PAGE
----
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Violence returns to Ukraine

It may never be known who fired the first shot that has rekindled the conflict in eastern Ukraine. But the focus now must be on stopping the renewed fighting between separatists and Ukrainian troops in Avdiivka from spreading into a wider and more devastating battle. This is a small town that has maybe 22,000 inhabitants who find themselves on the frontline between the Russian-backed separatists and the Ukrainian army. The greater part of the town is still in government hands. Kiev says that the separatists began the firefight in which at least seven of its soldiers have been killed. The rebels say Ukrainian forces attacked them and they retaliated.

Whatever the truth, in the midst of ferociously cold winter weather the town’s electricity and water supply has been knocked out and, as ever, it is the civilians who are bearing the brunt of the suffering. The government says it is sending 10 tons of food and blankets as emergency aid, but this would hardly seem sufficient to assist an imperiled population.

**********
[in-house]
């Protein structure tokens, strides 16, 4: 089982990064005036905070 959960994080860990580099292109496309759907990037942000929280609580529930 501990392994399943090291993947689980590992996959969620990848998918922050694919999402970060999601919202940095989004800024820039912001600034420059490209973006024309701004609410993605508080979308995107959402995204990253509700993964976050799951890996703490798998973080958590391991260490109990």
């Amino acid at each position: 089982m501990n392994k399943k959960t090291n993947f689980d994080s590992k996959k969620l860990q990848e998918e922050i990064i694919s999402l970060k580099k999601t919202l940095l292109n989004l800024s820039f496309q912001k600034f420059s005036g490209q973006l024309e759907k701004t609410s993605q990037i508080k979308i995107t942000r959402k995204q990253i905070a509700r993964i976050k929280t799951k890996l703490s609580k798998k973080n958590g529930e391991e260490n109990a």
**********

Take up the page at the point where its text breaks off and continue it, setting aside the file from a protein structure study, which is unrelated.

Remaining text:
What is significant is that the Russians did not use their veto to block a UN Security Council statement warning of a dangerous deterioration in Ukraine and calling for an immediate halt to the battle. Moscow may have a problem with the separatists, some of whom have been highly critical of what they see as a lack of support from Russia. Originally, there were high hopes among the rebels that Vladimir Putin would repeat his coup de main in the Crimea and carve out an autonomous region in Russian-speaking Ukraine. That indeed may have been the Kremlin’s original plan. But international sanctions have certainly hurt Russia, even though it has mounted an adroit campaign to circumvent them.

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